New Trip Reports: Patagonia (Chile & Argentina), Yorkshire (UK) and Uganda

Some more trip reports from Jason Woolgar

Chile & Argentina, 2013: 32 days & 27 species including Patagonian Weasel, Large Hairy Armadillo, Pichi and Killer Whales.

Yorkshire, 2013: 5 days & 18 species including Stoat and Water Voles.

Uganda, 2013: 22 days & 64 species including Pousargues’s Mongoose, Marsh Mongoose, Sitatunga, Patas Monkey, Southern Tree Hyrax and Bunyoro Rabbit.


  1. Richard Webb 5 years ago

    More great reports but the Uganda report highlights again a problem that I have noted while reviewing Uganda reports on this site in preparation for a forthcoming trip, i.e. the question of which primates actually occur in Uganda. I have noted the red colobus in Uganda being referred to as a number of species some of which occur nowhere near Uganda and the mangabeys generally referred to as Grey-cheeked (albigeni) although one report correctly identifies them as two other species. According to volume 2 of Mammals of Africa the colobus should be Eastern Red Colobus Procolobus rufimitratus of the sub-species tephrosceles (Ashy or Uganda Red Colobus) with the subspecies ellioti (Semliki Red Colobus) occurring in extreme western Uganda. To make things more complicated the primate volume of the Handbook of the Mammals of the World gives both of these specific status. Both books seem to treat the mangabeys consistently. Grey-cheeked (albigena) occurs in west-central Africa e.g. Gabon but occurs nowhere near Uganda. The two species in Uganda are the widespread Uganda Grey-cheeked or Crested Mangabey (L. ugandae) and the restricted Johnston’s (Grey-cheeked) Mangabey (L. johnstoni) which occurs in Semliki Forest. To add fun to all this the ungulate taxonomy is even more confusing but there are quite a number of distinct forms in Uganda accepted in both HMW & MofA although in general the latter is more conservative than the former.


  2. Profile photo of vdinets
    vdinets 5 years ago

    Richard: I would recommend ignoring HMW volumes 2-3 on taxonomic issues.

  3. tembo10 5 years ago

    Hi Richard,

    I agree with Vladimir that the HMW books 2 and 3 have some extremely dubious taxonomy and are best ignored. We followed the MofA very closely when writing our book on the mammals of Tanzania, and I would consider that the definitive text for Africa. We only diverged from their taxonomic classification on a very few occasions (e.g. Natal duiker and some primate ssp) where we felt that this was merited from the scientific literature.


  4. Richard Webb 5 years ago

    Vladimir and Charles, thanks. That was my point, for African reports it makes sense to use MofA as that should be the definitive work going forward, at least for now. I did think it was however worth referencing the differences in HMW. Given that most Uganda reports incorrectly record the grey-cheeked mangabeys as albigena it remains pertinent to highlight that they should be ugandae or johnstoni both recognised by MofA as species. On the colobus front I’ve seen reports showing them as foai, ousteleti, pennanti, tephrosceles and rufimitratus most of which occur nowhere near Uganda. MofA uses rufimitratus which logically should be used going forward.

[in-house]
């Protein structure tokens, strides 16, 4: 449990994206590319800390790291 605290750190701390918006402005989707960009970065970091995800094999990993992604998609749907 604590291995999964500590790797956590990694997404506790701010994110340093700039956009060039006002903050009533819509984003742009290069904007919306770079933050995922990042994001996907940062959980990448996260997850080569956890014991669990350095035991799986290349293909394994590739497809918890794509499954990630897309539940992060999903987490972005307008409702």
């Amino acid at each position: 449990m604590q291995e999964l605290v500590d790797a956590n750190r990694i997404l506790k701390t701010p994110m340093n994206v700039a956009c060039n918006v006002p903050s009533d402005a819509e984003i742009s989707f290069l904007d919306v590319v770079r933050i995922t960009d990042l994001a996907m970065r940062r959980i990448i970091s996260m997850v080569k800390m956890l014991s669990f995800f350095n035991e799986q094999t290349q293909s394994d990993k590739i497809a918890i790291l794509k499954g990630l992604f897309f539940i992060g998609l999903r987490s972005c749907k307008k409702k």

I’m not sure I totally agree with the comments on HMW. I do agree that the ungulate volume seems to have gone overboard but even MofA acknowledges that some of the ungulate splits are probably justified although they have chosen not to follow them. Having read Primate Taxonomy I personally think there is probably more justification for more of the primate splits, again MofA acknowledges that they have been conservative on this.

    Which taxonomy to follow is very much a personal choice. Despite it’s failings HMW is inevitably going to be widely followed by many mammal listers whether we are agree with the taxonomy or not.


    • Profile photo of vdinets
      vdinets 5 years ago

      The tide of primate splitting is already turning. It’s been recently shown that there are just 2 spp. of woolly monkeys, and I am pretty sure other genera will follow sooner or later. Most recent splits have been either based on methods now known to be misleading (mtDNA, chromosomal number), or had no scientific justification at all. Have you seen Ian Tattersall’s paper on lemurs? He pretty much laid it all out.

      Tattersall, I. 2007. Madagascar’s Lemurs: Cryptic diversity or taxonomic inflation? Evolutionary Anthropology 16: 12-23.

  5. Richard Webb 5 years ago

    I had read Tattersall and as a lumper rather than a splitter agree with many of his comments. I’m sure that some of the HMW splits may end up being reversed in time but I suspect it will be far fewer than some people think it will be and I suspect the MofA splits will stand the test of time. At the end of the day Tattersall’s paper reflects one person’s views and as such is no more or less legitimate than Groves’s views. People said the same in the birding world when splitting was taken to new extremes but to date relatively few of the splits have been reversed and the generally accepted world list continues to grow albeit at a slower speed.

  6. Profile photo of vdinets
    vdinets 5 years ago

    There is an inherent pro-splitting bias in taxonomy that has to be compensated for. Right now the system for controlling it is inadequate, but sooner or later the mess that is avian taxonomy will have to be cleared. It has happened before; just takes a long time and a lot of effort. I once wrote a little essay on this, have a look:

    As for Groves’ views, everything he writes is so full of unidirectional factual errors, I have no choice but to doubt his scientific integrity. Just one example: in his Bovidae chapter for HMW, he omitted huge chunks of klipspringer distribution to make his “species” look more isolated. I don’t think you can make such an error unintentionally.

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